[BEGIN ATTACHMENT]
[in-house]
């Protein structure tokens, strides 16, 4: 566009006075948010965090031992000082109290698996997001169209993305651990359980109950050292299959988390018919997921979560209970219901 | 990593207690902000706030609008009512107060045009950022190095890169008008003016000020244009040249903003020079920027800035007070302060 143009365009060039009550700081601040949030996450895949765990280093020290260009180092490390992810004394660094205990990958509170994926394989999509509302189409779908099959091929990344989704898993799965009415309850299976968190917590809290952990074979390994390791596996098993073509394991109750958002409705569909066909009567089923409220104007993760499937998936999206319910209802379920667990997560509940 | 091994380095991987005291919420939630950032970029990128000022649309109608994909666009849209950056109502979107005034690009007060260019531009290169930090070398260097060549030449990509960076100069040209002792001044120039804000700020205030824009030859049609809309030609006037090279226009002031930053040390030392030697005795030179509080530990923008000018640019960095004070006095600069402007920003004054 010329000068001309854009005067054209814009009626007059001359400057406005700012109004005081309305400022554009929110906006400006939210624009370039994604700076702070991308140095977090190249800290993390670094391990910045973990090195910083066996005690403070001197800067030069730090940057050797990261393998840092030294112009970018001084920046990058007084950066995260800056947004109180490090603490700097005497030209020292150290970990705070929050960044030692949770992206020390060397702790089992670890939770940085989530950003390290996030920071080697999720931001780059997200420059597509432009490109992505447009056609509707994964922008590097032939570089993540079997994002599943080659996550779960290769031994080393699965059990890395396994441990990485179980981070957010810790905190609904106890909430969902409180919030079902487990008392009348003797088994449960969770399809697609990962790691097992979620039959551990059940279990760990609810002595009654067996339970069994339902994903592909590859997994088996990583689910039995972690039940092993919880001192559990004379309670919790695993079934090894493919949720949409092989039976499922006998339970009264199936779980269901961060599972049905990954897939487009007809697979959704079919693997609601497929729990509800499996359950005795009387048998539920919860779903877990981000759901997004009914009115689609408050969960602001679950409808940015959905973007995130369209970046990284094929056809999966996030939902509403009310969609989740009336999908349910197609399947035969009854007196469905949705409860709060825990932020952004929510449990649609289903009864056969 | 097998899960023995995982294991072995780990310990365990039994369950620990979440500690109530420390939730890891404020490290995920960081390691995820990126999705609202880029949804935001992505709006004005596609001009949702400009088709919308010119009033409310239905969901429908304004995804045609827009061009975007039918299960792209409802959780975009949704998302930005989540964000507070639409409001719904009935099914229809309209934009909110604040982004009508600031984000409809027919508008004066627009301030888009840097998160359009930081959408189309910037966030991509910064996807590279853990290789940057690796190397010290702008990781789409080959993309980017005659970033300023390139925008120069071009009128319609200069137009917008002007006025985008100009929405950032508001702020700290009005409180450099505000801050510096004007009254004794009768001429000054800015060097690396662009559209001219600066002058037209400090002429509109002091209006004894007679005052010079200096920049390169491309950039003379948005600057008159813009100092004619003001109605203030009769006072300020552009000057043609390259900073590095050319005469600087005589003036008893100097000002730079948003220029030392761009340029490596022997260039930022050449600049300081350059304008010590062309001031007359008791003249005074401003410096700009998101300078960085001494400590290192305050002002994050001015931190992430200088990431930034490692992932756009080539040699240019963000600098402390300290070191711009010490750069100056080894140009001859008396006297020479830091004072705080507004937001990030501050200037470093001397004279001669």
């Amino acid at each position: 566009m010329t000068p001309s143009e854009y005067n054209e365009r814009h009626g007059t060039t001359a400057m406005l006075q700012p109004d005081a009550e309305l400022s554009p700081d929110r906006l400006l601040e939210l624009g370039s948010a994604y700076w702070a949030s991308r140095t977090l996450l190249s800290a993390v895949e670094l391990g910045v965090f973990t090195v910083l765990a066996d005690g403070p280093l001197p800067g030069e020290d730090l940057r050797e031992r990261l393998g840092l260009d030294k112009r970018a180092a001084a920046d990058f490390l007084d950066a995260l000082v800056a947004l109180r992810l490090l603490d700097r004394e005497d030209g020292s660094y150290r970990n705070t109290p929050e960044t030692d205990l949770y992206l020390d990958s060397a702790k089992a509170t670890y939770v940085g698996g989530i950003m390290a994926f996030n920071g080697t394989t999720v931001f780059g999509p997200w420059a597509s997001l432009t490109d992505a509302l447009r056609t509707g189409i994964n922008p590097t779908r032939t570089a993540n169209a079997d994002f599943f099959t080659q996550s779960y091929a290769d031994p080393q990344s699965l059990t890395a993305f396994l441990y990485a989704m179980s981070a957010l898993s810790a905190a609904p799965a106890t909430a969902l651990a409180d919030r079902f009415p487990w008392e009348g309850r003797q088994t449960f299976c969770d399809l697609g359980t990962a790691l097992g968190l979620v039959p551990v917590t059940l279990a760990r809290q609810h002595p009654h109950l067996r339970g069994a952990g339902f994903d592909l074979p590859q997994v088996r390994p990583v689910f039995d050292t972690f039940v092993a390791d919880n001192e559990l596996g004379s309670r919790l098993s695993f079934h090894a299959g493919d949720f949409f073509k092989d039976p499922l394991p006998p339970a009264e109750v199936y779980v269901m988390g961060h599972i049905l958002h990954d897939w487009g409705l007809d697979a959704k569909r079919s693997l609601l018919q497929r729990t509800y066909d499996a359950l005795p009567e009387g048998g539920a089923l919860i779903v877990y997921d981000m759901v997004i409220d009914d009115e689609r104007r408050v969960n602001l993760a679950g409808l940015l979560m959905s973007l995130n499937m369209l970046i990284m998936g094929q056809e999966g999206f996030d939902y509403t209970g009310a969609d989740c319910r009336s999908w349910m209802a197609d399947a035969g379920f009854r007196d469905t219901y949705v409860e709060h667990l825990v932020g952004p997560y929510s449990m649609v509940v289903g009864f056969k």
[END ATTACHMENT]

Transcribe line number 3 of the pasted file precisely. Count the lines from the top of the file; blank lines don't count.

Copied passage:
């Amino acid at each position: 566009m010329t000068p001309s143009e854009y005067n054209e365009r814009h009626g007059t060039t001359a400057m406005l006075q700012p109004d005081a009550e309305l400022s554009p700081d929110r906006l400006l601040e939210l624009g370039s948010a994604y700076w702070a949030s991308r140095t977090l996450l190249s800290a993390v895949e670094l391990g910045v965090f973990t090195v910083l765990a066996d005690g403070p280093l001197p800067g030069e020290d730090l940057r050797e031992r990261l393998g840092l260009d030294k112009r970018a180092a001084a920046d990058f490390l007084d950066a995260l000082v800056a947004l109180r992810l490090l603490d700097r004394e005497d030209g020292s660094y150290r970990n705070t109290p929050e960044t030692d205990l949770y992206l020390d990958s060397a702790k089992a509170t670890y939770v940085g698996g989530i950003m390290a994926f996030n920071g080697t394989t999720v931001f780059g999509p997200w420059a597509s997001l432009t490109d992505a509302l447009r056609t509707g189409i994964n922008p590097t779908r032939t570089a993540n169209a079997d994002f599943f099959t080659q996550s779960y091929a290769d031994p080393q990344s699965l059990t890395a993305f396994l441990y990485a989704m179980s981070a957010l898993s810790a905190a609904p799965a106890t909430a969902l651990a409180d919030r079902f009415p487990w008392e009348g309850r003797q088994t449960f299976c969770d399809l697609g359980t990962a790691l097992g968190l979620v039959p551990v917590t059940l279990a760990r809290q609810h002595p009654h109950l067996r339970g069994a952990g339902f994903d592909l074979p590859q997994v088996r390994p990583v689910f039995d050292t972690f039940v092993a390791d919880n001192e559990l596996g004379s309670r919790l098993s695993f079934h090894a299959g493919d949720f949409f073509k092989d039976p499922l394991p006998p339970a009264e109750v199936y779980v269901m988390g961060h599972i049905l958002h990954d897939w487009g409705l007809d697979a959704k569909r079919s693997l609601l018919q497929r729990t509800y066909d499996a359950l005795p009567e009387g048998g539920a089923l919860i779903v877990y997921d981000m759901v997004i409220d009914d009115e689609r104007r408050v969960n602001l993760a679950g409808l940015l979560m959905s973007l995130n499937m369209l970046i990284m998936g094929q056809e999966g999206f996030d939902y509403t209970g009310a969609d989740c319910r009336s999908w349910m209802a197609d399947a035969g379920f009854r007196d469905t219901y949705v409860e709060h667990l825990v932020g952004p997560y929510s449990m649609v509940v289903g009864f056969k």